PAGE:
Before applying any approximations, state variables are generally represented by at least 10 bits and are typically represented by from 10 to 30 bits. The state variables can be approximated by rounding the state variables to smaller bit sizes, using more rounding for less influential state variables or by other approximation techniques, such as truncation. As an example, assume that with no approximation state variables SV_{i }are represented by 10–30 bits. Using approximations, state variable SV_{N}′ is represented by w=6 bits, SV_{N-1}′ is represented by v=5 bits, and SV_{N-2}′ is represented by u=4 bits. These approximations require a 32 k (2^{6}×2^{5}×2^{4}) element look-up table 1300.
The table 1300 can be filled in by at least three techniques. In the first fill-in technique, because the concatenated state variables are approximated, each ith value in column 1302 represents a range of non-approximated state variable values generally evenly distributed on either side of the ith value in column 1302. For the ith value in column 1302, a quantization output y(n) value can be determined by delta sigma modulator 900 using the non-approximated state variable located in the center of the range of non-approximated state variable values centered around the ith value in column 1302. The determined value of quantization output y(n) is then entered into table 1300 corresponding to the ith value in column 1302. The first fill-in technique is performed for all values in column 1302. The other state variables (those not used by the table=SV_{N-J-1 }through SV_{1}) are assumed to be 0 in this fill-in technique.
In a second fill-in technique, an actual test signal X(n) is used to drive the look-ahead delta sigma modulator 900, using the non-approximated function generator such as function generator 1100. The result statistics are recorded in bins, one bin corresponding to each table entry in the approximation generator 1006. The number of y(n)=+1 decisions, and the number of y(n)=−1 decisions are recorded. After the end of the test signal, the statistics are evaluated, and for any bin that had a majority of +1's observed, the result is recorded as y(n)=+1 in the table 1300. Similarly, for any bin that had a majority of −1's observed, the result is recorded as y(n)=−1 in the table 1300. Where no test values are observed (i.e. the test signal did not generate a set of state variable values corresponding to an entry in the first column of table 1300), the first technique can be used to fill in those locations.
In a third fill-in technique, as depicted in
In the instance that a software implementation of function generator 1002 is being used, the table look-up process can save many millions of instructions per second (MIPs) of computation. The table 1300 can have a 3^{rd }state, where either a +1 or a −1 is possible, i.e. the quantization output value is indeterminate from table 1300. In these cases, the deep search, i.e. standard, full look-ahead calculations are used. In this way, most quantizations can be performed by the table 1300, and a small percentage by the standard, full look-ahead calculation technique. In this way, the average computation load is reduced significantly.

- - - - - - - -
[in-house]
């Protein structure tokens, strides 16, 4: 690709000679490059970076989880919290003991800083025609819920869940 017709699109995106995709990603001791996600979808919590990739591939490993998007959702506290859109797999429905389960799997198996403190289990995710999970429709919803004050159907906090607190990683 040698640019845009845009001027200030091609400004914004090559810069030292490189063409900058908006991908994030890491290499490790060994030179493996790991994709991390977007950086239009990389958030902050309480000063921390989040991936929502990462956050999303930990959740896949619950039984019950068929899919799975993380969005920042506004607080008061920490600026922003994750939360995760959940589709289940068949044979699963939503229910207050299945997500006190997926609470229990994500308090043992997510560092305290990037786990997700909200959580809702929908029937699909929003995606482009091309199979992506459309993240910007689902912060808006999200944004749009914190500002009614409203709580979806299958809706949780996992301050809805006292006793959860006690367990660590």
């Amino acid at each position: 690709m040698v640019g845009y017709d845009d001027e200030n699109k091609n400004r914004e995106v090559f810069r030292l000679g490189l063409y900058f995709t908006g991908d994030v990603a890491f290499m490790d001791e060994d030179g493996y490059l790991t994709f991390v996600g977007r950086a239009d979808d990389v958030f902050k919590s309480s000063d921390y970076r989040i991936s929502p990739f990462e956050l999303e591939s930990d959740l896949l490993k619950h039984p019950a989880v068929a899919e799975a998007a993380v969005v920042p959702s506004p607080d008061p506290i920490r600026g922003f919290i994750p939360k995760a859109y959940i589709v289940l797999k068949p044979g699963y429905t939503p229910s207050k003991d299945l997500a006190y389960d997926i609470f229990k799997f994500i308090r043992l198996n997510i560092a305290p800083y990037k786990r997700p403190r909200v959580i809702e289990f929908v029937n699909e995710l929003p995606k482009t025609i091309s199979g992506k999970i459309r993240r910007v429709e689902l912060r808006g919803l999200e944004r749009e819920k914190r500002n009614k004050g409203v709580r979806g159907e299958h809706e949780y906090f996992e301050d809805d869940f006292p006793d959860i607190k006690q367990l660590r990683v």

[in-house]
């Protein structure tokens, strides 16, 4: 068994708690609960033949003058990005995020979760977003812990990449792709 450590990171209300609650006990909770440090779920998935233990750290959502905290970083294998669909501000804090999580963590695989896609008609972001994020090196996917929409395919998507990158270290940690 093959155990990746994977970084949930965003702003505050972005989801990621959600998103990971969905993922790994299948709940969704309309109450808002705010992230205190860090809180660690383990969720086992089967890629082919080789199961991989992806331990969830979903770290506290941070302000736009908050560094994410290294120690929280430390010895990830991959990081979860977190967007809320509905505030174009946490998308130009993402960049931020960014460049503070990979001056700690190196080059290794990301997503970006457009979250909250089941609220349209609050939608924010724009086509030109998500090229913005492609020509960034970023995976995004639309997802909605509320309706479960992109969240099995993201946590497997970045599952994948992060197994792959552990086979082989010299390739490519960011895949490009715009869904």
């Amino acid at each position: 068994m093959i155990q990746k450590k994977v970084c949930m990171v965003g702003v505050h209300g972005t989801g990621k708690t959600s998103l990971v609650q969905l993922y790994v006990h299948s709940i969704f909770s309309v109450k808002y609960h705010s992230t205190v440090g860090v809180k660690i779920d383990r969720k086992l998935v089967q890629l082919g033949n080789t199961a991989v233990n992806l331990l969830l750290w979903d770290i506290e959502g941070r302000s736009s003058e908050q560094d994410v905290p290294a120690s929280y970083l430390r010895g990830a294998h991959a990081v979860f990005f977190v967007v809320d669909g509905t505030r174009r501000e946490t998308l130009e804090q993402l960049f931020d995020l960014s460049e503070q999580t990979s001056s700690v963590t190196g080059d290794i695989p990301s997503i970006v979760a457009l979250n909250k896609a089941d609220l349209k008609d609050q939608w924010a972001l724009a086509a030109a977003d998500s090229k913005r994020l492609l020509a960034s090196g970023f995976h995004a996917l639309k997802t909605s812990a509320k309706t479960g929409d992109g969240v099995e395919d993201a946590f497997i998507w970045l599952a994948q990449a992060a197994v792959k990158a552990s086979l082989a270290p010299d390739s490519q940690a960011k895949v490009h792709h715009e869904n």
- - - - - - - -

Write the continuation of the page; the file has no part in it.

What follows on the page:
Referring to
The input signal 1604 may be an audio signal, a video signal, an audio plus video signal, and/or other signal type. Generally, input signal 1604 undergoes some preprocessing 1606 prior to being modulated by delta sigma modulator 1602. For example, pre-processing 1606 can involve an interpolation filter to oversample a digital input signal 1604 in a well-known manner. Pre-processing 1606 can include an analog-to-digital converter to convert an analog input signal 1604 into a digital signal. Pre-processing 1606 can also include mixing, reverberation, equalization, editing, out-of-band noise filtering and other filtering operations.
In the digital domain, pre-processing 1606 provides discrete input signals x[n] to look-ahead modulator 1602. Each discrete input signal x[n] is an N-bit signal, where N is greater than one. As previously described in more detail, delta sigma modulator 1602 processes M input signals x[n] and patterns of M output candidates y[n] to determine an output signal 1607 from the output candidates corresponding to each input signal x[n]. Output signal 1607 is, for example, a collection of one-bit output values. The output signal 1607, thus, becomes an encoded version of the input signal 1604.
Referring to
Although the present invention has been described in detail, it should be understood that various changes, substitutions and alterations can be made hereto without departing from the spirit and scope of the invention as defined by the appended claims.
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U.S. Classification | 341/143, 341/144 |
International Classification | H03M3/00, H03M7/00 |
Cooperative Classification | H03M7/3011 |
European Classification | H03M7/30B1C4 |
Date | Code | Event | Description |
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Jan 18, 2005 | AS | Assignment | Owner name: CIRRUS LOGIC, INC., TEXAS Free format text: ASSIGNMENT OF ASSIGNORS INTEREST;ASSIGNOR:MELANSON, JOHN L.;REEL/FRAME:016198/0180 Effective date: 20050118 |
Feb 1, 2010 | FPAY | Fee payment | Year of fee payment: 4 |
Mar 14, 2014 | REMI | Maintenance fee reminder mailed | |
Aug 1, 2014 | LAPS | Lapse for failure to pay maintenance fees | |
Sep 23, 2014 | FP | Expired due to failure to pay maintenance fee | Effective date: 20140801 |